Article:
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Effect Of Computerised Evidence Based Guidelines On Management Of Asthma And Angina In Adults In Primary Care: Cluster Randomised Controlled Trial
Martin Eccles, Elaine McColl, Nick Steen, Nikki Rousseau, Jeremy Grimshaw, David Parkin and Ian Purves
BMJ: British Medical Journal
Vol. 325, No. 7370 (Oct. 26, 2002), pp. 941-944
Published by: BMJ
Stable URL: http://www.jstor.org/stable/25452695
Page Count: 4
You can always find the topics here!Topics: Asthma, Decision support systems, Primary health care, General practice, Medical practice, Health outcomes, Chronic diseases, Computer systems, Health care services, Personal health records
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Objective To evaluate the use of a computerised support system for decision making for implementing evidence based clinical guidelines for the management of asthma and angina in adults in primary care. Design A before and after pragmatic cluster randomised controlled trial utilising a two by two incomplete block design. Setting 60 general practices in north east England. Participants General practitioners and practice nurses in the study practices and their patients aged 18 or over with angina or asthma. Main outcome measures Adherence to the guidelines, based on review of case notes and patient reported generic and condition specific outcome measures. Results The computerised decision support system had no significant effect on consultation rates, process of care measures (including prescribing), or any patient reported outcomes for either condition. Levels of use of the software were low. Conclusions No effect was found of computerised evidence based guidelines on the management of asthma or angina in adults in primary care. This was probably due to low levels of use of the software, despite the system being optimised as far as was technically possible. Even if the technical problems of producing a system that fully supports the management of chronic disease were solved, there remains the challenge of integrating the systems into clinical encounters where busy practitioners manage patients with complex, multiple conditions.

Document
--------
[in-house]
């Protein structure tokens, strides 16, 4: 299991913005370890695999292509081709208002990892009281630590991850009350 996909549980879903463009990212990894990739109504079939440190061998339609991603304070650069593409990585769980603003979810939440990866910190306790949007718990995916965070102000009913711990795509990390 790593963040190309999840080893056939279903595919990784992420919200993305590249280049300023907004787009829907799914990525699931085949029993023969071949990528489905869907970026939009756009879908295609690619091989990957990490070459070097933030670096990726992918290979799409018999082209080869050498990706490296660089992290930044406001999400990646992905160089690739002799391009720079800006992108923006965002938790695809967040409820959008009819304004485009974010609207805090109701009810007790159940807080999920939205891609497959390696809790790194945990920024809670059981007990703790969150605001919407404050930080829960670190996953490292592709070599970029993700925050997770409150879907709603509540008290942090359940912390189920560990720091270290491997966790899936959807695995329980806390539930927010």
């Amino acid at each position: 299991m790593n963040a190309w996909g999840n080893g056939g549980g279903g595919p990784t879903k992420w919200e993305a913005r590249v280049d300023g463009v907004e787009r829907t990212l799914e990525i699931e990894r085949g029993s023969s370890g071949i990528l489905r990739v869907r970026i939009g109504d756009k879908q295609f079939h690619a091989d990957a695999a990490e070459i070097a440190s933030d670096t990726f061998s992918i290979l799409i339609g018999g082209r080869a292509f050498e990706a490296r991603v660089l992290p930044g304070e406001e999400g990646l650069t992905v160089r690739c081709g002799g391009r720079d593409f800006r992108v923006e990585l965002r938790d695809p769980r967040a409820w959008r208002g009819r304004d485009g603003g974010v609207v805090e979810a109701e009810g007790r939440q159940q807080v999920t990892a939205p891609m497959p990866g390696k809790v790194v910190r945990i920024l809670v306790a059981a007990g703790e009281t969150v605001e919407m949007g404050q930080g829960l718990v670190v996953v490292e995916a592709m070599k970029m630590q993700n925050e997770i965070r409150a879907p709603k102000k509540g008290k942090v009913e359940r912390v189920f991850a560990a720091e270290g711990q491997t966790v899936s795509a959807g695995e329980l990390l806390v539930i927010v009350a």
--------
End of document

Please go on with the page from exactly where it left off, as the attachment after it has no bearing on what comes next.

BMJ: British Medical Journal © 2002 BMJ